Empathy to Advocacy
This is the latest in a series of blogs from the teacher cohort.
By Joseph Rosi
Advocacy is at the heart of our classroom. Often times, to my frustration, I try to provide opportunities to our students to work collaboratively, think critically, and pursue lines of inquiry that are of interest to them. In the daily lives of 5th graders they’re not offered many choices or chances to have their voice heard. This oftentimes makes dragging motivation and emotions out of them a challenging task.
And then, on a day when I was actually not in the classroom, an incredible instance of student voice and advocacy happened in the least likely of places. Typically my classroom is chaotic when a visitor is substitute teaching. Even the most well mannered kid tends to slack off when there’s a sub. Generally I picture it something like this cartoon:
One of my students who has some confidence issues had confided in two boys that he felt like he wasn’t good at anything. He was frustrated and uncomfortable with all the writing, math, and constant academic pressure. His grades had been falling and I’ve noticed that he seemed less engaged in his work or our discussions.
ON THEIR OWN and with a foreign teacher in the class, the boys created a greeting card with construction paper. They went around discreetly to each member of the class and asked that they write words of encouragement to the student about his abilities. Some kids offered simple “We love that you’re on Team Apollo” notes and others wrote more specifically to his value in our classroom community.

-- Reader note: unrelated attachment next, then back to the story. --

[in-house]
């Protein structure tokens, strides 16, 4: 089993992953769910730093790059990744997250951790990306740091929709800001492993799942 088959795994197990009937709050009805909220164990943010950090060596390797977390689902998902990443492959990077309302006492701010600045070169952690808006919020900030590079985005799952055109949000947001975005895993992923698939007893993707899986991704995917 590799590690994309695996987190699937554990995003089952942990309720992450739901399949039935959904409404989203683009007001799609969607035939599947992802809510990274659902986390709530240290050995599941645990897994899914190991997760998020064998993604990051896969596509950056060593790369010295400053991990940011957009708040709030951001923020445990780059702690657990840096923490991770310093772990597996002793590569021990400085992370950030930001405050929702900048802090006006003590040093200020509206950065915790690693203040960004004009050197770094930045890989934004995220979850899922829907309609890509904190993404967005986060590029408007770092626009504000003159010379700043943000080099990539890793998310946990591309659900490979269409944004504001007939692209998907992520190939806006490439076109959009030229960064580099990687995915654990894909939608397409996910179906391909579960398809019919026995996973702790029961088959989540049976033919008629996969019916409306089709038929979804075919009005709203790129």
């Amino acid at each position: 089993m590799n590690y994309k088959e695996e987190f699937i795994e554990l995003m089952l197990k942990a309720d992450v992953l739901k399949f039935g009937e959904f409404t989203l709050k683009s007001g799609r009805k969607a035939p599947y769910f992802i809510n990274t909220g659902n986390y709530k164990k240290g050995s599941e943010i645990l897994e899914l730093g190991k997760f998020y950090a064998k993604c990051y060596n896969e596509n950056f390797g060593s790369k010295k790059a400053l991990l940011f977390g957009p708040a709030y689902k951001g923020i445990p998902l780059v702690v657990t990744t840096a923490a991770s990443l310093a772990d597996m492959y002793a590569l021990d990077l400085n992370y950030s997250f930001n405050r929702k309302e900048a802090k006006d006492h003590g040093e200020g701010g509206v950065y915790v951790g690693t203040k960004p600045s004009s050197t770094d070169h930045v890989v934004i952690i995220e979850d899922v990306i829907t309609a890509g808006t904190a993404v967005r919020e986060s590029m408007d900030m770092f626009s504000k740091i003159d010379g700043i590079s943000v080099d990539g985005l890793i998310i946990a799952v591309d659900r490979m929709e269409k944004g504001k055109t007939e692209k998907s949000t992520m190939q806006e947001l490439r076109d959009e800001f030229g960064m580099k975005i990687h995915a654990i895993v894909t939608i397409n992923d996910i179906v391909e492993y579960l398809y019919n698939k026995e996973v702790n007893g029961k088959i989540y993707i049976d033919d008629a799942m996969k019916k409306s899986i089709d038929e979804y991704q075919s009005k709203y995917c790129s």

These are little boys! The same kids who get food all over my floor, who scream about the pirates giving up a last minute home run, and whose desks frequently look like a dumpster fire. Those boys stepped out of their comfort zone and realized they needed to help a friend in need. Giving the card to the affected student really turned his day around.
Again, all of this happened under the radar. When I heard the story from other students it was all I had to not burst into tears.
THIS IS FLUENCY. This is all our core cohort values and what we want from our kids. Empathy and understanding is how we drive motivated learners and future leaders; And something, at least on this day, that I can say our group of students did remarkably.
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